Perhaps it’s the summers I spent in college counting and identifying dragonflies and butterflies on the wing. Or maybe it was the hundreds of hours I endured in graduate school with my face dangerously close to a pan of full of muck, plucking out thousands of tiny stream insects. I reckon it’s just a lifetime of curiosity for anything six-legged that permanently etched a search image for insects in my brain.
Thus, it’s no wonder that, while enjoying a winter’s day hike to one of my favorite waterfalls near Ithaca, New York, [Taughannock Falls, above] my eyes strayed from the scenic ice-glazed landscape to the tiny, dark specks moving nimbly across the snow: winter stoneflies were on the move! [Winter Stonefly in Hand, below]
Winter stoneflies are peculiar little creatures. In the dead of winter, the stoneflies’ aquatic immature stages, called larvae or nymphs, crawl from their rocky bottom home up through cracks and crevices in the snow and ice that cover the surface of the stream they’ve inhabited for the last year and emerge as adults. Although in possession of four wings rolled neatly over their elongated abdomens, adult winter stoneflies stay close to the snow and ice, walking rather than flying, in search of mates.
All bundled up in my hat, mittens, scarf, parka, and long underwear (and still COLD), I wondered about the physiology of the winter stoneflies I observed. How can they be so active in sub-zero winter temperatures, when most of their six-legged brethren are well-hidden from the elements? And how do they avoid the lethal effects of freezing in two very different habitats, in water and on land?
Back in the cozy warmth of my home, I began to investigate some of these questions. I learned rather quickly that not much is known about the cold hardiness of aquatic insects, let alone the winter stoneflies (a name that refers specifically to two families in the order Plecoptera: Capniidae and Taeniopterygidae). In fact, in his treatise on stoneflies, the late Canadian field naturalist H.B. Noel Hynes proffered one possible reason why this is the case; adult winter stoneflies, he muses, are "most abundant early in the season before the average entomologist has emerged from hibernation."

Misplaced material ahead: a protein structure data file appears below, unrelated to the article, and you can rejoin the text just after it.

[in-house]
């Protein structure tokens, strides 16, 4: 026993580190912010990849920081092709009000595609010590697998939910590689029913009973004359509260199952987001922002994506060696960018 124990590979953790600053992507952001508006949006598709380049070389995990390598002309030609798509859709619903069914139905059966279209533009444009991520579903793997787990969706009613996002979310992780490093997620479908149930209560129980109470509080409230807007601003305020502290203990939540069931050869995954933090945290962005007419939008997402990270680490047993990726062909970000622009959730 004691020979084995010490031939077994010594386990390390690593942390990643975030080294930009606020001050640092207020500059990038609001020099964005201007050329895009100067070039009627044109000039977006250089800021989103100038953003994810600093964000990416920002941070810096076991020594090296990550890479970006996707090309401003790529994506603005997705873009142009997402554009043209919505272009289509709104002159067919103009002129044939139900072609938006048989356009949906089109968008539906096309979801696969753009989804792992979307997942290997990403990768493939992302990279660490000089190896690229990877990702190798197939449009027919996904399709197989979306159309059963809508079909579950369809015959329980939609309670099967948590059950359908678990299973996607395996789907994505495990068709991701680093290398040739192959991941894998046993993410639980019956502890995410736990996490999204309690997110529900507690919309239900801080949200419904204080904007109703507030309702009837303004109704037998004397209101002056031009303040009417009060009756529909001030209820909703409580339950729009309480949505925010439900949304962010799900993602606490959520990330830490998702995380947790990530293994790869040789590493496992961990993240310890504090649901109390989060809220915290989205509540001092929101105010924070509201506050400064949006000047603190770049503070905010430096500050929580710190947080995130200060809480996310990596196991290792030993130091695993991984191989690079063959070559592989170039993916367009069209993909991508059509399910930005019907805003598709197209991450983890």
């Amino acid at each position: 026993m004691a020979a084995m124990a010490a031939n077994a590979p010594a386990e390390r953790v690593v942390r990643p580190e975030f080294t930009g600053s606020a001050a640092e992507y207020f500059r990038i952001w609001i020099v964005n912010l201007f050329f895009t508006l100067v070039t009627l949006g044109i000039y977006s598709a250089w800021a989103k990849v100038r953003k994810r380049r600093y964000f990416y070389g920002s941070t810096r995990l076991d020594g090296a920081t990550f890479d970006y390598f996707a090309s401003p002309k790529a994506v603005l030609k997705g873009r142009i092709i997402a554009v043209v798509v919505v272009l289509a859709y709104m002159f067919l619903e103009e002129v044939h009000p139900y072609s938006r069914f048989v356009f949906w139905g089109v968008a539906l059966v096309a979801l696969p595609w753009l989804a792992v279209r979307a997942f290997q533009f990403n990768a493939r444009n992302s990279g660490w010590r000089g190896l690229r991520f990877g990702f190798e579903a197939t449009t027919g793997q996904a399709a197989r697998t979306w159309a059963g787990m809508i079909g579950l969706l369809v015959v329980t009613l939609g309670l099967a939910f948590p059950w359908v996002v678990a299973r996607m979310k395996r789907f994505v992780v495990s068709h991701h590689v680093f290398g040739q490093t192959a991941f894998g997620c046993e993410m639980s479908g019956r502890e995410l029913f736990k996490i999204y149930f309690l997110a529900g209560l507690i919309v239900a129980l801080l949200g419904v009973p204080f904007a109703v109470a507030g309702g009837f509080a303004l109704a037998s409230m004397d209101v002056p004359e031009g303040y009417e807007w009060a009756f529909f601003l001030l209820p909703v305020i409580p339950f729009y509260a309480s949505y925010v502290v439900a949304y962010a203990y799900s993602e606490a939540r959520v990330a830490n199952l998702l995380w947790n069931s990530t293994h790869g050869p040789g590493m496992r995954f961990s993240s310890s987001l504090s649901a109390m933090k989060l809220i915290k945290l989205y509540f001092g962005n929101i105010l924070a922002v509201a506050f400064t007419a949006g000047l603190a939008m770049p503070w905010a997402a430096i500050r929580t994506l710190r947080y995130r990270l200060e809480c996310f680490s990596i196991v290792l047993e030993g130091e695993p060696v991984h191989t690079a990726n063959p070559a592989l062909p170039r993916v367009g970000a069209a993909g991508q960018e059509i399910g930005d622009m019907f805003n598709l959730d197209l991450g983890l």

To understand how winter stoneflies deal with freezing temperatures in water and on land, it’s useful to first examine what 60 years of research have revealed about how terrestrial insects, a more studied group, survive winter. If not clever enough to avoid winter altogether by migrating south (like those smart monarch butterflies) or seeking an insulated shelter such as your house (lady beetles and stink bugs, anyone?), terrestrial insects will prepare for the brutal cold of winter internally by undergoing a number of physiological and biochemical changes.
To understand these changes, cryobiologist Richard Lee, Jr. recommends we think of an insect as a tiny bag of water. In small, insect-sized volumes, water can actually be cooled many degrees below its standard freezing point (0°C) and still remain in liquid form, a process known as supercooling. You may have encountered supercooled liquids at some point this winter in the form of freezing rain. However, should a dust particle be introduced to a supercooled liquid, ice crystals will immediately begin to form around it in a process called nucleation. Additionally, ice can form inside the little bag of supercooled water if external ice crystals touch and subsequently invade it through any small opening, a process called inoculative nucleation.
Insects preparing for exposure to subzero winter temperatures, whether in an active or resting state, generally employ one of two strategies to achieve cold hardiness: avoid freezing or tolerate it.
Freeze-avoiding insects actively produce anti-freeze compounds – including glycerol, proteins, and sugars – that enhance their ability to supercool, allowing body fluids to remain unfrozen at temperatures even further below their freezing point. Some terrestrial insects’ supercooled body fluids can remain in a liquid state at temperatures 15 – 35°C below zero. Additionally, as winter approaches, freeze-avoiding insects will eliminate materials from their guts and body fluids that could serve as a seed around which ice crystals nucleate, including food, digestion-related bacteria, and dust.
Freeze tolerant insects, on the other hand, not only tolerate the formation of ice crystals in the fluids bathing their cells, but actively promote it. These insects produce ice-nucleating proteins in their extracellular fluid that actually limit the insects’ ability to supercool and promote ice crystal formation at higher subzero temperatures. By promoting ice crystal growth outside the cells, the ice-nucleating proteins help reduce the likelihood that the contents within the insects’ cells will freeze and burst. But with the water outside the cells bound up as ice crystals, water inside the cells will want to move into the extracellular space. To prevent subsequent cell dehydration and stabilize the cell membranes, freeze tolerant insects also produce the anti-freeze compound glycerol.
So how do these strategies translate, if at all, to aquatic insects, particularly the winter stoneflies?